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An Update on the Campaign to Rescue Dr. Oh Kil-nam's Family
Date and Time:
September 11, 2012 01:30 pm ~ September 11, 2012 03:00 pm
Rome Auditorium at 1619 Massachusetts Avenue, NW Washington, D.C. 20036
Host Organization:



The Story of Oh Kil-nam and His Family

Source: Chosunilbo
Dr. Oh Kil-nam was once a South Korean elite strongly opposed to the Yusin Constitution system, who left South Korea to study in Germany.
After the No. 3 Office of the Central Committee of the Workers Party noticed Dr. Oh in Germany, North Korean agents approached him and lured him to North Korea with promises of a position
in which he could study economics as much as he pleased. The North Korean agents also promised medical treatment for Dr. Oh’s wife, who was suffering from hepatitis. Because of these promises, Dr. Oh decided to enter North Korea in 1985, bringing his wife and two young daughters, Hye-won and Gyu-won, with him.
“It was a real donkey act!” Dr. Oh said of his decision. Upon arriving at the airport in Pyongyang, he had already realized his mistake. His family was sent to a military camp in the mountains, and they were forced to repeatedly and solely study the sayings of Kim Il-sung. After that he was posted to a position at the “Voice of National Salvation,” a North Korean radio propaganda broadcaster targeting South Korean people.
The following year, Dr. Oh was instructed to go to Germany to win over South Korean students studying there for the North Korean government. He was not allowed to bring his family with him to Germany, and they were forced to stay in North Korea. His wife, Shin Suk-ja, pushed him to take the opportunity to defect back to South Korea. Dr. Oh eventually asked for asylum in Copenhagen, Denmark in 1986 and reentered South Korea in 1992. In that period he had relentlessly tried to bring his family to him wherever he was, in every way conceivable, but failed to do so.
According to Dr. Oh, the so-called national composer, Yun Isang, tried to apply pressure to Dr. Oh saying, “You betrayed the Leader Kim Il-sung, who did you a favor. As well, you also know the secrets of the Mt. Chilbo Liaison Office (which is in charge of the “Voice of National Salvage”). Therefore, we have no choice but to take your family hostage.”
Yun again attempted to persuade Dr. Oh to go back to North Korea by giving him a letter from Dr. Oh’s wife. There was also an audio tape recorded by his wife and two daughters, which sounded as though they had been forced and threatened into recording.
Since 1987, Shin Suk-ja, Hye-won, and Gyu-won- Dr. Oh’s entire family-have reportedly been imprisoned in the notorious political prison camp- Yoduk. Kang Cheol-hwan, Ahn Hyuk, Kim Tae-jin, and other former prisoners of Yoduk who now live in the South have testified unanimously that they have met Dr. Oh’s family in Yoduk.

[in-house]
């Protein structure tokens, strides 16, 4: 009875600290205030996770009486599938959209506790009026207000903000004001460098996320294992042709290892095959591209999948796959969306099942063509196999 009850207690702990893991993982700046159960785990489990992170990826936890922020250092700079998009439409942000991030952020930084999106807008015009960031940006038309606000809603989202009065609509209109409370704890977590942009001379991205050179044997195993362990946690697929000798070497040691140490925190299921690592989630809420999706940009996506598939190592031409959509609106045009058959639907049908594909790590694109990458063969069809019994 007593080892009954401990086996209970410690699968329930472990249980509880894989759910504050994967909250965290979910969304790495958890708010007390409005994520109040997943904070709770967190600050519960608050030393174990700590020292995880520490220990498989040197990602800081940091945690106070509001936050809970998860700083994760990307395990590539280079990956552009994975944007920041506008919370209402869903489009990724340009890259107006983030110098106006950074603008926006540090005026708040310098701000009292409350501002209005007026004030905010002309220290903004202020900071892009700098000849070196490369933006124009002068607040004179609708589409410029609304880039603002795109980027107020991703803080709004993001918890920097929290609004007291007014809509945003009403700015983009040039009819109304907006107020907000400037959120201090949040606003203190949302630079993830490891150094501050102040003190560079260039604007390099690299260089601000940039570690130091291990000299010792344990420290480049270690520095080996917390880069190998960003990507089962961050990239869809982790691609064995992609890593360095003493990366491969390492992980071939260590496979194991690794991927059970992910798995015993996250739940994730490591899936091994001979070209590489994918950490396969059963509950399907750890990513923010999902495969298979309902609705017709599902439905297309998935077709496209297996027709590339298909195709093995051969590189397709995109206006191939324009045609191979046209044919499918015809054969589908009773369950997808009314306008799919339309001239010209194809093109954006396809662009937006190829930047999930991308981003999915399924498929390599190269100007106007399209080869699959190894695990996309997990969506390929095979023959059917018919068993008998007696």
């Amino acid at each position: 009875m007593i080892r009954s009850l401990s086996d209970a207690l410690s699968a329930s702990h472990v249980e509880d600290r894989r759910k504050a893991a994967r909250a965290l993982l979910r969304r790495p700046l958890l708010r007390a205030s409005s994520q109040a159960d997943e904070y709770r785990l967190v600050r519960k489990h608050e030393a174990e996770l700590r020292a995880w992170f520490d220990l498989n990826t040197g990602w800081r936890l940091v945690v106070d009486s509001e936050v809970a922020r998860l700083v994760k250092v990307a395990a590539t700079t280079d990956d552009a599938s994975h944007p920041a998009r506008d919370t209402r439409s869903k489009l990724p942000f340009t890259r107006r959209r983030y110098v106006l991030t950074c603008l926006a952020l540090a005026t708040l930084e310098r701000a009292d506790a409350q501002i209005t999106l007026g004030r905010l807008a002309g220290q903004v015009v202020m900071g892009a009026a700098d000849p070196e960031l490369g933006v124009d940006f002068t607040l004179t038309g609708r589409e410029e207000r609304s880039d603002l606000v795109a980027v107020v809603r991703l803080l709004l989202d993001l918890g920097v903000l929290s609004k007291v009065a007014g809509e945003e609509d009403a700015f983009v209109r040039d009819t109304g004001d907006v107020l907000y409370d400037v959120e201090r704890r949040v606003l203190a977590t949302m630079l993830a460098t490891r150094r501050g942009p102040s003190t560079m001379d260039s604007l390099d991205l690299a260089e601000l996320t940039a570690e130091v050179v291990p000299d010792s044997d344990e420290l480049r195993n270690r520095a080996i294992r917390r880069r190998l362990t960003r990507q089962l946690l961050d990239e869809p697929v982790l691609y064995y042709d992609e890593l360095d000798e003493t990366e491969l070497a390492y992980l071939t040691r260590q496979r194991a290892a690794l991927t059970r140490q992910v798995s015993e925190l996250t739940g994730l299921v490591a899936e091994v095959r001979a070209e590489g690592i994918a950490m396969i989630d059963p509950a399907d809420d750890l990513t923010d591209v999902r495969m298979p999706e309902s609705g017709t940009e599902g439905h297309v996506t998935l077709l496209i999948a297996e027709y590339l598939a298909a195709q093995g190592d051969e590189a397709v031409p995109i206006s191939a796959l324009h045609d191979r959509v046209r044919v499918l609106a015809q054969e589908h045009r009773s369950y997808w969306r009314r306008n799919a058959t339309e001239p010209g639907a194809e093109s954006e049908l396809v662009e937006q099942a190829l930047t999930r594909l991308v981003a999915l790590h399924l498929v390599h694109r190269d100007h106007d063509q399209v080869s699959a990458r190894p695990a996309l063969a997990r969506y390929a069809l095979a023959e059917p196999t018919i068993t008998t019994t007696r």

Now South Korean NGOs have undertaken this campaign to rescue Dr. Oh’s wife and children from the prison camps of North Korea. The aim of this campaign is to collect signatures from South Koreans and citizens of the world to urge UN Secretary General Ban Ki-moon to take care of Shin Suk-ja, Hye-won, and Gyu-won, and to work to bring them back to their home in South Korea.
October 27, 2011


North Korea’s Long-term Prison-Labor Facility Kyo-hwa-so No. 1, Kaech’ŏn
Joseph S. Bermudez, Greg Scarlatoiu, Amanda M. Oh, & Rosa Park
Mar 25, 2020

The Committee for Human Rights in North Korea (HRNK), a non-governmental organization based in Washington, D.C., has launched a report titled North Korea’s Long-term Prison-labor Facility Kyo-hwa-so No. 1, Kaech’on. This report is part of a comprehensive long-term project undergone by HRNK to use satellite imagery and survivor testimony to shed light on human suffering in North Korea. This study combines former prisoner testimony collected in 2019 with declassified satellite imagery


THE REPORT IS EMBARGOED UNTIL 12:01 AM FRIDAY, OCTOBER 18, 2019THE REPORT IS EMBARGOED UNTIL 12:01 AM FRIDAY, OCTOBER 18, 2019. Lost Generation: The Health and Human Rights of North Korean Children, 1990–2018 is a nearly thirty-year study monitoring the health and human rights conditions of North Korean children. “Health” is defined by the World Health Organization as a “state of complete physical, mental, and social well being, and not merely the absence of dis